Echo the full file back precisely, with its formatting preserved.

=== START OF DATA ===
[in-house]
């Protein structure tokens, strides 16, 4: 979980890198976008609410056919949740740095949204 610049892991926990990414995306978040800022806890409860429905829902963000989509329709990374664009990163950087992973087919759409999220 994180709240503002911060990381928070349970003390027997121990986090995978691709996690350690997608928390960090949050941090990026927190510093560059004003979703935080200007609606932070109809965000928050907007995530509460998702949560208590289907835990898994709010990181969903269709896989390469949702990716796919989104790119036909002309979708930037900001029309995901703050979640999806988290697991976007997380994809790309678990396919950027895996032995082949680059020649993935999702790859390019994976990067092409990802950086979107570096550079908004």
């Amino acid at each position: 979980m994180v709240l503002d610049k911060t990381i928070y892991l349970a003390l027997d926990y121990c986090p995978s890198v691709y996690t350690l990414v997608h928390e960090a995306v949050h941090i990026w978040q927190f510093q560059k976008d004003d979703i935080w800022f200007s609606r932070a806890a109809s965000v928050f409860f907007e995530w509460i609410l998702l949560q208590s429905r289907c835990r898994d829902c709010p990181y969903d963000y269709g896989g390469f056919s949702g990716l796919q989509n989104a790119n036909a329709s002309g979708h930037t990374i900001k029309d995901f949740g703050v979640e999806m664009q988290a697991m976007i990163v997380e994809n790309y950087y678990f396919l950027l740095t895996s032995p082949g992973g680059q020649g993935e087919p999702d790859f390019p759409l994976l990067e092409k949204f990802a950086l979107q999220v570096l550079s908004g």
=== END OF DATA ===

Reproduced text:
[in-house]
């Protein structure tokens, strides 16, 4: 979980890198976008609410056919949740740095949204 610049892991926990990414995306978040800022806890409860429905829902963000989509329709990374664009990163950087992973087919759409999220 994180709240503002911060990381928070349970003390027997121990986090995978691709996690350690997608928390960090949050941090990026927190510093560059004003979703935080200007609606932070109809965000928050907007995530509460998702949560208590289907835990898994709010990181969903269709896989390469949702990716796919989104790119036909002309979708930037900001029309995901703050979640999806988290697991976007997380994809790309678990396919950027895996032995082949680059020649993935999702790859390019994976990067092409990802950086979107570096550079908004």
């Amino acid at each position: 979980m994180v709240l503002d610049k911060t990381i928070y892991l349970a003390l027997d926990y121990c986090p995978s890198v691709y996690t350690l990414v997608h928390e960090a995306v949050h941090i990026w978040q927190f510093q560059k976008d004003d979703i935080w800022f200007s609606r932070a806890a109809s965000v928050f409860f907007e995530w509460i609410l998702l949560q208590s429905r289907c835990r898994d829902c709010p990181y969903d963000y269709g896989g390469f056919s949702g990716l796919q989509n989104a790119n036909a329709s002309g979708h930037t990374i900001k029309d995901f949740g703050v979640e999806m664009q988290a697991m976007i990163v997380e994809n790309y950087y678990f396919l950027l740095t895996s032995p082949g992973g680059q020649g993935e087919p999702d790859f390019p759409l994976l990067e092409k949204f990802a950086l979107q999220v570096l550079s908004g």